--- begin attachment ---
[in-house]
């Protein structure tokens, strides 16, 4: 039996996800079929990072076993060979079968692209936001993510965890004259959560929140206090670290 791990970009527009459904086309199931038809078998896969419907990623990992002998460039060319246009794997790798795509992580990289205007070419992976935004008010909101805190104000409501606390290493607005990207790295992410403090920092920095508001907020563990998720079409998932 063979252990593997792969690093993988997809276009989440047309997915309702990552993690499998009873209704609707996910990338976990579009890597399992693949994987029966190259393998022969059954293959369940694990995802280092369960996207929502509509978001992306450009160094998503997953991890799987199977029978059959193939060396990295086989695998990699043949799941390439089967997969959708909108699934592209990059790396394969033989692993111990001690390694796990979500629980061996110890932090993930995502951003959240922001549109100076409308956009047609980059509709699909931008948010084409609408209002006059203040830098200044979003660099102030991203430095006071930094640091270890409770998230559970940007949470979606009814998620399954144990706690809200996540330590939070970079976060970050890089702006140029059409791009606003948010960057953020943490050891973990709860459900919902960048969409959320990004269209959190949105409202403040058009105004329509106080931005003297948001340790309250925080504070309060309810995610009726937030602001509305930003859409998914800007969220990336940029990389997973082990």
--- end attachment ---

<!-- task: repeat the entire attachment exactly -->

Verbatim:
[in-house]
């Protein structure tokens, strides 16, 4: 039996996800079929990072076993060979079968692209936001993510965890004259959560929140206090670290 791990970009527009459904086309199931038809078998896969419907990623990992002998460039060319246009794997790798795509992580990289205007070419992976935004008010909101805190104000409501606390290493607005990207790295992410403090920092920095508001907020563990998720079409998932 063979252990593997792969690093993988997809276009989440047309997915309702990552993690499998009873209704609707996910990338976990579009890597399992693949994987029966190259393998022969059954293959369940694990995802280092369960996207929502509509978001992306450009160094998503997953991890799987199977029978059959193939060396990295086989695998990699043949799941390439089967997969959708909108699934592209990059790396394969033989692993111990001690390694796990979500629980061996110890932090993930995502951003959240922001549109100076409308956009047609980059509709699909931008948010084409609408209002006059203040830098200044979003660099102030991203430095006071930094640091270890409770998230559970940007949470979606009814998620399954144990706690809200996540330590939070970079976060970050890089702006140029059409791009606003948010960057953020943490050891973990709860459900919902960048969409959320990004269209959190949105409202403040058009105004329509106080931005003297948001340790309250925080504070309060309810995610009726937030602001509305930003859409998914800007969220990336940029990389997973082990």